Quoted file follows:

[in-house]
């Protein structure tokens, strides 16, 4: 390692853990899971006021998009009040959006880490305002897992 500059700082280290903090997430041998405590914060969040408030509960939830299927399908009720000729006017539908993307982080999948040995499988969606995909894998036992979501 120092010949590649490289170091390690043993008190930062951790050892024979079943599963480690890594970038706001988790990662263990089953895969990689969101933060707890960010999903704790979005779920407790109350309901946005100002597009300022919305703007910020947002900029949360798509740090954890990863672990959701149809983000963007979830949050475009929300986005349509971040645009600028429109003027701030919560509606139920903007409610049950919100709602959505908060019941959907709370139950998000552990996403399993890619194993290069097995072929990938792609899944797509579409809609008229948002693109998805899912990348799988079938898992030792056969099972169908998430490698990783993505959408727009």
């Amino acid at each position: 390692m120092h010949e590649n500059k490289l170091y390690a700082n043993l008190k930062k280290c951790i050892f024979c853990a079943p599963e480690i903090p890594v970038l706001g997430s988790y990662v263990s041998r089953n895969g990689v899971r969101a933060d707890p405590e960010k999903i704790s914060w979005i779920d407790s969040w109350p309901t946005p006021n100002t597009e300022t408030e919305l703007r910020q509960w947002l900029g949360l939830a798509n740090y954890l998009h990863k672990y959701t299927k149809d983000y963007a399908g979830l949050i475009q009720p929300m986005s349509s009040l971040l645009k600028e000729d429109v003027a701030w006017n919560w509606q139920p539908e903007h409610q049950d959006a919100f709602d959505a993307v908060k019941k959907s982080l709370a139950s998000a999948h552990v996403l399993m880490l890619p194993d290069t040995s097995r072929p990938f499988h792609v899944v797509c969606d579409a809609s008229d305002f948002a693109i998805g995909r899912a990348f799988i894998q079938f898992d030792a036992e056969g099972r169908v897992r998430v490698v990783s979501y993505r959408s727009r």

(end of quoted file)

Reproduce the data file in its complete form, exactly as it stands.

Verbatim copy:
[in-house]
């Protein structure tokens, strides 16, 4: 390692853990899971006021998009009040959006880490305002897992 500059700082280290903090997430041998405590914060969040408030509960939830299927399908009720000729006017539908993307982080999948040995499988969606995909894998036992979501 120092010949590649490289170091390690043993008190930062951790050892024979079943599963480690890594970038706001988790990662263990089953895969990689969101933060707890960010999903704790979005779920407790109350309901946005100002597009300022919305703007910020947002900029949360798509740090954890990863672990959701149809983000963007979830949050475009929300986005349509971040645009600028429109003027701030919560509606139920903007409610049950919100709602959505908060019941959907709370139950998000552990996403399993890619194993290069097995072929990938792609899944797509579409809609008229948002693109998805899912990348799988079938898992030792056969099972169908998430490698990783993505959408727009």
């Amino acid at each position: 390692m120092h010949e590649n500059k490289l170091y390690a700082n043993l008190k930062k280290c951790i050892f024979c853990a079943p599963e480690i903090p890594v970038l706001g997430s988790y990662v263990s041998r089953n895969g990689v899971r969101a933060d707890p405590e960010k999903i704790s914060w979005i779920d407790s969040w109350p309901t946005p006021n100002t597009e300022t408030e919305l703007r910020q509960w947002l900029g949360l939830a798509n740090y954890l998009h990863k672990y959701t299927k149809d983000y963007a399908g979830l949050i475009q009720p929300m986005s349509s009040l971040l645009k600028e000729d429109v003027a701030w006017n919560w509606q139920p539908e903007h409610q049950d959006a919100f709602d959505a993307v908060k019941k959907s982080l709370a139950s998000a999948h552990v996403l399993m880490l890619p194993d290069t040995s097995r072929p990938f499988h792609v899944v797509c969606d579409a809609s008229d305002f948002a693109i998805g995909r899912a990348f799988i894998q079938f898992d030792a036992e056969g099972r169908v897992r998430v490698v990783s979501y993505r959408s727009r």